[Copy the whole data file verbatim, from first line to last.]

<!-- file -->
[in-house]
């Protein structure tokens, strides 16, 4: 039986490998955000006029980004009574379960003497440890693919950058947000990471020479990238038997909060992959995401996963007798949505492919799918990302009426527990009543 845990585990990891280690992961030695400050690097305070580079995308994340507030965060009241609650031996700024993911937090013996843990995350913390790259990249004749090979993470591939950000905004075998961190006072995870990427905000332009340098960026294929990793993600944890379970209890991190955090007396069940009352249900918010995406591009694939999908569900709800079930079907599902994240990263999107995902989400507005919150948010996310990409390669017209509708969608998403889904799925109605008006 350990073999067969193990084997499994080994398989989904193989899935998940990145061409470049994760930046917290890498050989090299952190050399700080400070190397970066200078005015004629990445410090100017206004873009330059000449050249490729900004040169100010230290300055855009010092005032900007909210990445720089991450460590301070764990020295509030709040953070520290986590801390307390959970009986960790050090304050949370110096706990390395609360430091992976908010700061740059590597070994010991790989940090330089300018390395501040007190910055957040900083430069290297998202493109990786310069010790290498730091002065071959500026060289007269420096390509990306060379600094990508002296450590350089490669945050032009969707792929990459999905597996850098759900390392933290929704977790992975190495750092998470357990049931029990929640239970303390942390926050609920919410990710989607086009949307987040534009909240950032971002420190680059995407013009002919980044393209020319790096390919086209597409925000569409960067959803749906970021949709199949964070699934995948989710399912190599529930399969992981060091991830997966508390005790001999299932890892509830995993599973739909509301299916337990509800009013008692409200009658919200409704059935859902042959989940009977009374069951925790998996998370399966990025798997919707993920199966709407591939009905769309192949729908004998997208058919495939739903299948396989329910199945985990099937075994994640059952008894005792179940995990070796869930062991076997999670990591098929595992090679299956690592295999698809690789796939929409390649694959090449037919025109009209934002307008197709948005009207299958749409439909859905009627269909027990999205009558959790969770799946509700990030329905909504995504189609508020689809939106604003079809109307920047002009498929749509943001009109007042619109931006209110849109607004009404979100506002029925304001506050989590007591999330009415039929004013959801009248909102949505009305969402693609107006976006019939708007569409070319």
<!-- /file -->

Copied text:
[in-house]
């Protein structure tokens, strides 16, 4: 039986490998955000006029980004009574379960003497440890693919950058947000990471020479990238038997909060992959995401996963007798949505492919799918990302009426527990009543 845990585990990891280690992961030695400050690097305070580079995308994340507030965060009241609650031996700024993911937090013996843990995350913390790259990249004749090979993470591939950000905004075998961190006072995870990427905000332009340098960026294929990793993600944890379970209890991190955090007396069940009352249900918010995406591009694939999908569900709800079930079907599902994240990263999107995902989400507005919150948010996310990409390669017209509708969608998403889904799925109605008006 350990073999067969193990084997499994080994398989989904193989899935998940990145061409470049994760930046917290890498050989090299952190050399700080400070190397970066200078005015004629990445410090100017206004873009330059000449050249490729900004040169100010230290300055855009010092005032900007909210990445720089991450460590301070764990020295509030709040953070520290986590801390307390959970009986960790050090304050949370110096706990390395609360430091992976908010700061740059590597070994010991790989940090330089300018390395501040007190910055957040900083430069290297998202493109990786310069010790290498730091002065071959500026060289007269420096390509990306060379600094990508002296450590350089490669945050032009969707792929990459999905597996850098759900390392933290929704977790992975190495750092998470357990049931029990929640239970303390942390926050609920919410990710989607086009949307987040534009909240950032971002420190680059995407013009002919980044393209020319790096390919086209597409925000569409960067959803749906970021949709199949964070699934995948989710399912190599529930399969992981060091991830997966508390005790001999299932890892509830995993599973739909509301299916337990509800009013008692409200009658919200409704059935859902042959989940009977009374069951925790998996998370399966990025798997919707993920199966709407591939009905769309192949729908004998997208058919495939739903299948396989329910199945985990099937075994994640059952008894005792179940995990070796869930062991076997999670990591098929595992090679299956690592295999698809690789796939929409390649694959090449037919025109009209934002307008197709948005009207299958749409439909859905009627269909027990999205009558959790969770799946509700990030329905909504995504189609508020689809939106604003079809109307920047002009498929749509943001009109007042619109931006209110849109607004009404979100506002029925304001506050989590007591999330009415039929004013959801009248909102949505009305969402693609107006976006019939708007569409070319």